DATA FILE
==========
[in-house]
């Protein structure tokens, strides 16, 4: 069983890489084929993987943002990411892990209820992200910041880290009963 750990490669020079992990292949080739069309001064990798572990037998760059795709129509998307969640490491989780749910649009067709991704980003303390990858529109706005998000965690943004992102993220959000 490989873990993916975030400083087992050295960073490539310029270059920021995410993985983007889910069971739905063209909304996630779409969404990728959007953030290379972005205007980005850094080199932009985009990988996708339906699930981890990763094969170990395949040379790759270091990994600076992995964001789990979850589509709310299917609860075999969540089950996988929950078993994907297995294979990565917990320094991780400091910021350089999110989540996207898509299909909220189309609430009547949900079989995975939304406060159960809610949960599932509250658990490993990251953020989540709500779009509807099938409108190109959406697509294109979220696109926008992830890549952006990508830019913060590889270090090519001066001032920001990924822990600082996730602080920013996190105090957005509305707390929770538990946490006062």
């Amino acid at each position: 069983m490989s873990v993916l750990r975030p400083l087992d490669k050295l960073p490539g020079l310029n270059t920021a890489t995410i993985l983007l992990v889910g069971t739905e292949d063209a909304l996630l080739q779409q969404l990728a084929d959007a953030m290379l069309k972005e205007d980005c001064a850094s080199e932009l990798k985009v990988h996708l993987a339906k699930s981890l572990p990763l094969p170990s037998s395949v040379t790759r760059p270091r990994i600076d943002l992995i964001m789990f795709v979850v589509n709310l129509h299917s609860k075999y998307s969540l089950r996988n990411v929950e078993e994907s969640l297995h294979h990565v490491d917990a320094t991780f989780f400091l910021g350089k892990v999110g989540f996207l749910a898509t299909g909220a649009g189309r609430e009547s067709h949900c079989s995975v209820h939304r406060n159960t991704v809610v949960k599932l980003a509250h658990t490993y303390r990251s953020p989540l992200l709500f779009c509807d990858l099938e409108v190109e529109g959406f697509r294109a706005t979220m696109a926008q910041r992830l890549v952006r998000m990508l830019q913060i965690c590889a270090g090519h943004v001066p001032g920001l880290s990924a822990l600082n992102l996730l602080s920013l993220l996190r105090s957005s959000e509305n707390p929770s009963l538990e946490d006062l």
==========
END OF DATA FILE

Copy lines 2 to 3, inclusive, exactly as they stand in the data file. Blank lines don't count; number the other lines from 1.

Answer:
């Protein structure tokens, strides 16, 4: 069983890489084929993987943002990411892990209820992200910041880290009963 750990490669020079992990292949080739069309001064990798572990037998760059795709129509998307969640490491989780749910649009067709991704980003303390990858529109706005998000965690943004992102993220959000 490989873990993916975030400083087992050295960073490539310029270059920021995410993985983007889910069971739905063209909304996630779409969404990728959007953030290379972005205007980005850094080199932009985009990988996708339906699930981890990763094969170990395949040379790759270091990994600076992995964001789990979850589509709310299917609860075999969540089950996988929950078993994907297995294979990565917990320094991780400091910021350089999110989540996207898509299909909220189309609430009547949900079989995975939304406060159960809610949960599932509250658990490993990251953020989540709500779009509807099938409108190109959406697509294109979220696109926008992830890549952006990508830019913060590889270090090519001066001032920001990924822990600082996730602080920013996190105090957005509305707390929770538990946490006062």
């Amino acid at each position: 069983m490989s873990v993916l750990r975030p400083l087992d490669k050295l960073p490539g020079l310029n270059t920021a890489t995410i993985l983007l992990v889910g069971t739905e292949d063209a909304l996630l080739q779409q969404l990728a084929d959007a953030m290379l069309k972005e205007d980005c001064a850094s080199e932009l990798k985009v990988h996708l993987a339906k699930s981890l572990p990763l094969p170990s037998s395949v040379t790759r760059p270091r990994i600076d943002l992995i964001m789990f795709v979850v589509n709310l129509h299917s609860k075999y998307s969540l089950r996988n990411v929950e078993e994907s969640l297995h294979h990565v490491d917990a320094t991780f989780f400091l910021g350089k892990v999110g989540f996207l749910a898509t299909g909220a649009g189309r609430e009547s067709h949900c079989s995975v209820h939304r406060n159960t991704v809610v949960k599932l980003a509250h658990t490993y303390r990251s953020p989540l992200l709500f779009c509807d990858l099938e409108v190109e529109g959406f697509r294109a706005t979220m696109a926008q910041r992830l890549v952006r998000m990508l830019q913060i965690c590889a270090g090519h943004v001066p001032g920001l880290s990924a822990l600082n992102l996730l602080s920013l993220l996190r105090s957005s959000e509305n707390p929770s009963l538990e946490d006062l």